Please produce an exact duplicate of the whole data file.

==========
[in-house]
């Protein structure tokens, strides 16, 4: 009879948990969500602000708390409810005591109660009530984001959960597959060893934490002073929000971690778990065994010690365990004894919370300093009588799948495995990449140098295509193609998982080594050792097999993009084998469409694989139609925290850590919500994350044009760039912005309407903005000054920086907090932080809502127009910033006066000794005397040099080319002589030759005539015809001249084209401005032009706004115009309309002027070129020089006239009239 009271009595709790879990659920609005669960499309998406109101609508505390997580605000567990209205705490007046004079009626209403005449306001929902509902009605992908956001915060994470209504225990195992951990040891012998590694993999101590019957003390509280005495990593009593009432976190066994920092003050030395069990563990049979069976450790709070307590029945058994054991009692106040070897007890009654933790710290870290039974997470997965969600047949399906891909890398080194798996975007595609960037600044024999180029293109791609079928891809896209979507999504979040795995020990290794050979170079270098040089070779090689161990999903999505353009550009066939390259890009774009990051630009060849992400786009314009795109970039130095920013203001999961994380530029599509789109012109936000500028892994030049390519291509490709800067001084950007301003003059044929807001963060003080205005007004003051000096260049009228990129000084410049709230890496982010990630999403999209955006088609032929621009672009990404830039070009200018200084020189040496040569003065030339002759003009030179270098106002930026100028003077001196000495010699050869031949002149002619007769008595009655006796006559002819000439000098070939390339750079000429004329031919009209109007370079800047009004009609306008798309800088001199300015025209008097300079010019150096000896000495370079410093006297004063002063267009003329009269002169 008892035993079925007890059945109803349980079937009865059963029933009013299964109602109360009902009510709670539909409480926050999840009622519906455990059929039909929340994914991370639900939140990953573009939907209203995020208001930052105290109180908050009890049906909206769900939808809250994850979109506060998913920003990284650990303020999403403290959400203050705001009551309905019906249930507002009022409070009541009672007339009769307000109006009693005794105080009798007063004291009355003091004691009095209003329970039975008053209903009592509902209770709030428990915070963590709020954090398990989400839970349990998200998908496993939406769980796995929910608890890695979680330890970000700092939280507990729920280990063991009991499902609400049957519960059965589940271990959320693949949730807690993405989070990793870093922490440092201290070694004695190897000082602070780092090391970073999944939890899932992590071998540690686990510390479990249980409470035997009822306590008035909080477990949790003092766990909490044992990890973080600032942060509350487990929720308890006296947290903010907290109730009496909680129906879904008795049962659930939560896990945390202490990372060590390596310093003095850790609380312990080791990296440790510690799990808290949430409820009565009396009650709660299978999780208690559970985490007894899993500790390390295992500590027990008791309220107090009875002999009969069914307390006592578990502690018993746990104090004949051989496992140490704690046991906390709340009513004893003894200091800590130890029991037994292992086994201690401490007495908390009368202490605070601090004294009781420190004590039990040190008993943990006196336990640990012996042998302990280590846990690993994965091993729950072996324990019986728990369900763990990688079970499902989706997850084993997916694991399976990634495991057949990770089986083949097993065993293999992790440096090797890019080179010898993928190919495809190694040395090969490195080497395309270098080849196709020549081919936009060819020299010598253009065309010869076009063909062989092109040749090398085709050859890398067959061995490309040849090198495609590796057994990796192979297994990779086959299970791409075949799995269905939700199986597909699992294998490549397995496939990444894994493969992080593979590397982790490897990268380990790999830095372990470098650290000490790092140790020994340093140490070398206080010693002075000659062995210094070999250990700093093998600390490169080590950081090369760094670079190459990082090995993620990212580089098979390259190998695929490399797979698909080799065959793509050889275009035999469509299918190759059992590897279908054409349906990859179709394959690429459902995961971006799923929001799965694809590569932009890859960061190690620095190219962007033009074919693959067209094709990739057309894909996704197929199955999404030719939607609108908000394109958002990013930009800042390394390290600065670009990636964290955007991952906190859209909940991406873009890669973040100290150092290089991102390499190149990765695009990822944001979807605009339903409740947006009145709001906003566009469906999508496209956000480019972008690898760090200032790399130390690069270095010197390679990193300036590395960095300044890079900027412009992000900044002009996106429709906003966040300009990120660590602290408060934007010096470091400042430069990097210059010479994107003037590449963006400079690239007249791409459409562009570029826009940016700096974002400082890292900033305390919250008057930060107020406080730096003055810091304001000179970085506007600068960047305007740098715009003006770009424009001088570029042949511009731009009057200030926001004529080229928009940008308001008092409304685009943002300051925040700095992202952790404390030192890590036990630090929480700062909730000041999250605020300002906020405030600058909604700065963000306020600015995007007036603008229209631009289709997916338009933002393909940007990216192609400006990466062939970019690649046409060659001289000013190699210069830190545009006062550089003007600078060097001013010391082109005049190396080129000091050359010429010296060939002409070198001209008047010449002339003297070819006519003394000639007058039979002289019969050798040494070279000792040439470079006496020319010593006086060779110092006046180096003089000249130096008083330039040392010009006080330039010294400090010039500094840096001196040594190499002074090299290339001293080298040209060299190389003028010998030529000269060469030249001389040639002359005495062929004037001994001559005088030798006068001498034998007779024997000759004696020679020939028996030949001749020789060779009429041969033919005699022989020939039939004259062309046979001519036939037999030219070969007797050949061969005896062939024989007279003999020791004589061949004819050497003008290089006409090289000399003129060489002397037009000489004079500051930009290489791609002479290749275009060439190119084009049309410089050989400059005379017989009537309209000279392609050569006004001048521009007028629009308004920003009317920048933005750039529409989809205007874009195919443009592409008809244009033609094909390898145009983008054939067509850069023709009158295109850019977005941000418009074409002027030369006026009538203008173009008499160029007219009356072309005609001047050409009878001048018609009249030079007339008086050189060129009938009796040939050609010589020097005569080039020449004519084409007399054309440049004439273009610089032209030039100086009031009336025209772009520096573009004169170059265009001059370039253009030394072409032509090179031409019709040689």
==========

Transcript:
[in-house]
């Protein structure tokens, strides 16, 4: 009879948990969500602000708390409810005591109660009530984001959960597959060893934490002073929000971690778990065994010690365990004894919370300093009588799948495995990449140098295509193609998982080594050792097999993009084998469409694989139609925290850590919500994350044009760039912005309407903005000054920086907090932080809502127009910033006066000794005397040099080319002589030759005539015809001249084209401005032009706004115009309309002027070129020089006239009239 009271009595709790879990659920609005669960499309998406109101609508505390997580605000567990209205705490007046004079009626209403005449306001929902509902009605992908956001915060994470209504225990195992951990040891012998590694993999101590019957003390509280005495990593009593009432976190066994920092003050030395069990563990049979069976450790709070307590029945058994054991009692106040070897007890009654933790710290870290039974997470997965969600047949399906891909890398080194798996975007595609960037600044024999180029293109791609079928891809896209979507999504979040795995020990290794050979170079270098040089070779090689161990999903999505353009550009066939390259890009774009990051630009060849992400786009314009795109970039130095920013203001999961994380530029599509789109012109936000500028892994030049390519291509490709800067001084950007301003003059044929807001963060003080205005007004003051000096260049009228990129000084410049709230890496982010990630999403999209955006088609032929621009672009990404830039070009200018200084020189040496040569003065030339002759003009030179270098106002930026100028003077001196000495010699050869031949002149002619007769008595009655006796006559002819000439000098070939390339750079000429004329031919009209109007370079800047009004009609306008798309800088001199300015025209008097300079010019150096000896000495370079410093006297004063002063267009003329009269002169 008892035993079925007890059945109803349980079937009865059963029933009013299964109602109360009902009510709670539909409480926050999840009622519906455990059929039909929340994914991370639900939140990953573009939907209203995020208001930052105290109180908050009890049906909206769900939808809250994850979109506060998913920003990284650990303020999403403290959400203050705001009551309905019906249930507002009022409070009541009672007339009769307000109006009693005794105080009798007063004291009355003091004691009095209003329970039975008053209903009592509902209770709030428990915070963590709020954090398990989400839970349990998200998908496993939406769980796995929910608890890695979680330890970000700092939280507990729920280990063991009991499902609400049957519960059965589940271990959320693949949730807690993405989070990793870093922490440092201290070694004695190897000082602070780092090391970073999944939890899932992590071998540690686990510390479990249980409470035997009822306590008035909080477990949790003092766990909490044992990890973080600032942060509350487990929720308890006296947290903010907290109730009496909680129906879904008795049962659930939560896990945390202490990372060590390596310093003095850790609380312990080791990296440790510690799990808290949430409820009565009396009650709660299978999780208690559970985490007894899993500790390390295992500590027990008791309220107090009875002999009969069914307390006592578990502690018993746990104090004949051989496992140490704690046991906390709340009513004893003894200091800590130890029991037994292992086994201690401490007495908390009368202490605070601090004294009781420190004590039990040190008993943990006196336990640990012996042998302990280590846990690993994965091993729950072996324990019986728990369900763990990688079970499902989706997850084993997916694991399976990634495991057949990770089986083949097993065993293999992790440096090797890019080179010898993928190919495809190694040395090969490195080497395309270098080849196709020549081919936009060819020299010598253009065309010869076009063909062989092109040749090398085709050859890398067959061995490309040849090198495609590796057994990796192979297994990779086959299970791409075949799995269905939700199986597909699992294998490549397995496939990444894994493969992080593979590397982790490897990268380990790999830095372990470098650290000490790092140790020994340093140490070398206080010693002075000659062995210094070999250990700093093998600390490169080590950081090369760094670079190459990082090995993620990212580089098979390259190998695929490399797979698909080799065959793509050889275009035999469509299918190759059992590897279908054409349906990859179709394959690429459902995961971006799923929001799965694809590569932009890859960061190690620095190219962007033009074919693959067209094709990739057309894909996704197929199955999404030719939607609108908000394109958002990013930009800042390394390290600065670009990636964290955007991952906190859209909940991406873009890669973040100290150092290089991102390499190149990765695009990822944001979807605009339903409740947006009145709001906003566009469906999508496209956000480019972008690898760090200032790399130390690069270095010197390679990193300036590395960095300044890079900027412009992000900044002009996106429709906003966040300009990120660590602290408060934007010096470091400042430069990097210059010479994107003037590449963006400079690239007249791409459409562009570029826009940016700096974002400082890292900033305390919250008057930060107020406080730096003055810091304001000179970085506007600068960047305007740098715009003006770009424009001088570029042949511009731009009057200030926001004529080229928009940008308001008092409304685009943002300051925040700095992202952790404390030192890590036990630090929480700062909730000041999250605020300002906020405030600058909604700065963000306020600015995007007036603008229209631009289709997916338009933002393909940007990216192609400006990466062939970019690649046409060659001289000013190699210069830190545009006062550089003007600078060097001013010391082109005049190396080129000091050359010429010296060939002409070198001209008047010449002339003297070819006519003394000639007058039979002289019969050798040494070279000792040439470079006496020319010593006086060779110092006046180096003089000249130096008083330039040392010009006080330039010294400090010039500094840096001196040594190499002074090299290339001293080298040209060299190389003028010998030529000269060469030249001389040639002359005495062929004037001994001559005088030798006068001498034998007779024997000759004696020679020939028996030949001749020789060779009429041969033919005699022989020939039939004259062309046979001519036939037999030219070969007797050949061969005896062939024989007279003999020791004589061949004819050497003008290089006409090289000399003129060489002397037009000489004079500051930009290489791609002479290749275009060439190119084009049309410089050989400059005379017989009537309209000279392609050569006004001048521009007028629009308004920003009317920048933005750039529409989809205007874009195919443009592409008809244009033609094909390898145009983008054939067509850069023709009158295109850019977005941000418009074409002027030369006026009538203008173009008499160029007219009356072309005609001047050409009878001048018609009249030079007339008086050189060129009938009796040939050609010589020097005569080039020449004519084409007399054309440049004439273009610089032209030039100086009031009336025209772009520096573009004169170059265009001059370039253009030394072409032509090179031409019709040689």